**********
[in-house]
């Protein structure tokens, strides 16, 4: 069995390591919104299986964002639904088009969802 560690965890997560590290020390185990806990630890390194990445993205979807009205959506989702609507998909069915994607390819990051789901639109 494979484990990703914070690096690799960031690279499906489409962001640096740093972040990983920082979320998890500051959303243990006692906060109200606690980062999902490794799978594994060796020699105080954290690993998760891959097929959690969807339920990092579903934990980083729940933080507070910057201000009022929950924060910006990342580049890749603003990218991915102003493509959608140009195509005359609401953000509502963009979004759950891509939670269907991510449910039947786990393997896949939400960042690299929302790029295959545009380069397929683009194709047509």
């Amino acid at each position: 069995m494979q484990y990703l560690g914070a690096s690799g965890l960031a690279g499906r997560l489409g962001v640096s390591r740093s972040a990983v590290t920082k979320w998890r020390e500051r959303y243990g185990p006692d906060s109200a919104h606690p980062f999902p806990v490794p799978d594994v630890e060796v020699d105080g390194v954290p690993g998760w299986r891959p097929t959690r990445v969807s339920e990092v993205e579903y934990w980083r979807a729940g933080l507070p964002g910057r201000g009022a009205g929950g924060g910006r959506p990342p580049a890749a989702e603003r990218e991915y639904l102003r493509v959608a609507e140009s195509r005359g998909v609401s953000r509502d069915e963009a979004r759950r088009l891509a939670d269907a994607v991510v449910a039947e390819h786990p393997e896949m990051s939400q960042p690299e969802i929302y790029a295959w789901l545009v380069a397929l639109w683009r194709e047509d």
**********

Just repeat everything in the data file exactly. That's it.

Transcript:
[in-house]
């Protein structure tokens, strides 16, 4: 069995390591919104299986964002639904088009969802 560690965890997560590290020390185990806990630890390194990445993205979807009205959506989702609507998909069915994607390819990051789901639109 494979484990990703914070690096690799960031690279499906489409962001640096740093972040990983920082979320998890500051959303243990006692906060109200606690980062999902490794799978594994060796020699105080954290690993998760891959097929959690969807339920990092579903934990980083729940933080507070910057201000009022929950924060910006990342580049890749603003990218991915102003493509959608140009195509005359609401953000509502963009979004759950891509939670269907991510449910039947786990393997896949939400960042690299929302790029295959545009380069397929683009194709047509």
């Amino acid at each position: 069995m494979q484990y990703l560690g914070a690096s690799g965890l960031a690279g499906r997560l489409g962001v640096s390591r740093s972040a990983v590290t920082k979320w998890r020390e500051r959303y243990g185990p006692d906060s109200a919104h606690p980062f999902p806990v490794p799978d594994v630890e060796v020699d105080g390194v954290p690993g998760w299986r891959p097929t959690r990445v969807s339920e990092v993205e579903y934990w980083r979807a729940g933080l507070p964002g910057r201000g009022a009205g929950g924060g910006r959506p990342p580049a890749a989702e603003r990218e991915y639904l102003r493509v959608a609507e140009s195509r005359g998909v609401s953000r509502d069915e963009a979004r759950r088009l891509a939670d269907a994607v991510v449910a039947e390819h786990p393997e896949m990051s939400q960042p690299e969802i929302y790029a295959w789901l545009v380069a397929l639109w683009r194709e047509d």